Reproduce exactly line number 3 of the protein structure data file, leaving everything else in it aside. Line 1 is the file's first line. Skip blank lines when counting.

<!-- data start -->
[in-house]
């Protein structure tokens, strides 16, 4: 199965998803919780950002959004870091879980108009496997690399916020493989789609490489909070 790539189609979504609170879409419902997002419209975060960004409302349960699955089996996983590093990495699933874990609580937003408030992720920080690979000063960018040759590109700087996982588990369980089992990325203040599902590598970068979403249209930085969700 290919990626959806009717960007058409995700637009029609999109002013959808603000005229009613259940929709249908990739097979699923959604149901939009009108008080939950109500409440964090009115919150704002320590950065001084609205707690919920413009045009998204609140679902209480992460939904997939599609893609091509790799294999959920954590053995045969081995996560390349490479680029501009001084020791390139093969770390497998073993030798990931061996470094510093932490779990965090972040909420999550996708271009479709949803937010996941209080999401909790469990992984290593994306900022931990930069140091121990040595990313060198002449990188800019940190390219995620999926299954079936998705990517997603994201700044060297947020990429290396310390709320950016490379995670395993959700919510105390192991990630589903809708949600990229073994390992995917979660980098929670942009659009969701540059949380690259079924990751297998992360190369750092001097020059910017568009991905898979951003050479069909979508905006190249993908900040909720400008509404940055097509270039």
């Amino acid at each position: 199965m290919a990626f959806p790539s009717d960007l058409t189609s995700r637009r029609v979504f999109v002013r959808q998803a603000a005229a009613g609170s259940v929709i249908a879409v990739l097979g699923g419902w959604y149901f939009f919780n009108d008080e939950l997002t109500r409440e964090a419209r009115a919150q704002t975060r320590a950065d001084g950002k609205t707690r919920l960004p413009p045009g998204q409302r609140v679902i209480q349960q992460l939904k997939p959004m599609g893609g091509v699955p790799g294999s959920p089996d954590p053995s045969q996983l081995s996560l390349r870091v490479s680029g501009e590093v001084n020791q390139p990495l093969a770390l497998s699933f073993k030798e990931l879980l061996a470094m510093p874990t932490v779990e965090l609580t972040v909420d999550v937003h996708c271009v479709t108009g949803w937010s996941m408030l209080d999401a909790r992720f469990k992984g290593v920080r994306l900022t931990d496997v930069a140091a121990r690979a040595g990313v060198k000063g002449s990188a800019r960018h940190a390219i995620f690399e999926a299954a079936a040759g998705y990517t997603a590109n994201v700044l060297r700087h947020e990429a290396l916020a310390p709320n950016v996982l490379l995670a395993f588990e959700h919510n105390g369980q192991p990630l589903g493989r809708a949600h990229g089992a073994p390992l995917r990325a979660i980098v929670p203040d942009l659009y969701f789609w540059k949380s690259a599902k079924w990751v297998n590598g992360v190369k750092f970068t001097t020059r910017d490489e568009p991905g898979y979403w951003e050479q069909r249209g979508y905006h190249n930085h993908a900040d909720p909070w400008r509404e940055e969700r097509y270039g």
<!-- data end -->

């Amino acid at each position: 199965m290919a990626f959806p790539s009717d960007l058409t189609s995700r637009r029609v979504f999109v002013r959808q998803a603000a005229a009613g609170s259940v929709i249908a879409v990739l097979g699923g419902w959604y149901f939009f919780n009108d008080e939950l997002t109500r409440e964090a419209r009115a919150q704002t975060r320590a950065d001084g950002k609205t707690r919920l960004p413009p045009g998204q409302r609140v679902i209480q349960q992460l939904k997939p959004m599609g893609g091509v699955p790799g294999s959920p089996d954590p053995s045969q996983l081995s996560l390349r870091v490479s680029g501009e590093v001084n020791q390139p990495l093969a770390l497998s699933f073993k030798e990931l879980l061996a470094m510093p874990t932490v779990e965090l609580t972040v909420d999550v937003h996708c271009v479709t108009g949803w937010s996941m408030l209080d999401a909790r992720f469990k992984g290593v920080r994306l900022t931990d496997v930069a140091a121990r690979a040595g990313v060198k000063g002449s990188a800019r960018h940190a390219i995620f690399e999926a299954a079936a040759g998705y990517t997603a590109n994201v700044l060297r700087h947020e990429a290396l916020a310390p709320n950016v996982l490379l995670a395993f588990e959700h919510n105390g369980q192991p990630l589903g493989r809708a949600h990229g089992a073994p390992l995917r990325a979660i980098v929670p203040d942009l659009y969701f789609w540059k949380s690259a599902k079924w990751v297998n590598g992360v190369k750092f970068t001097t020059r910017d490489e568009p991905g898979y979403w951003e050479q069909r249209g979508y905006h190249n930085h993908a900040d909720p909070w400008r509404e940055e969700r097509y270039g």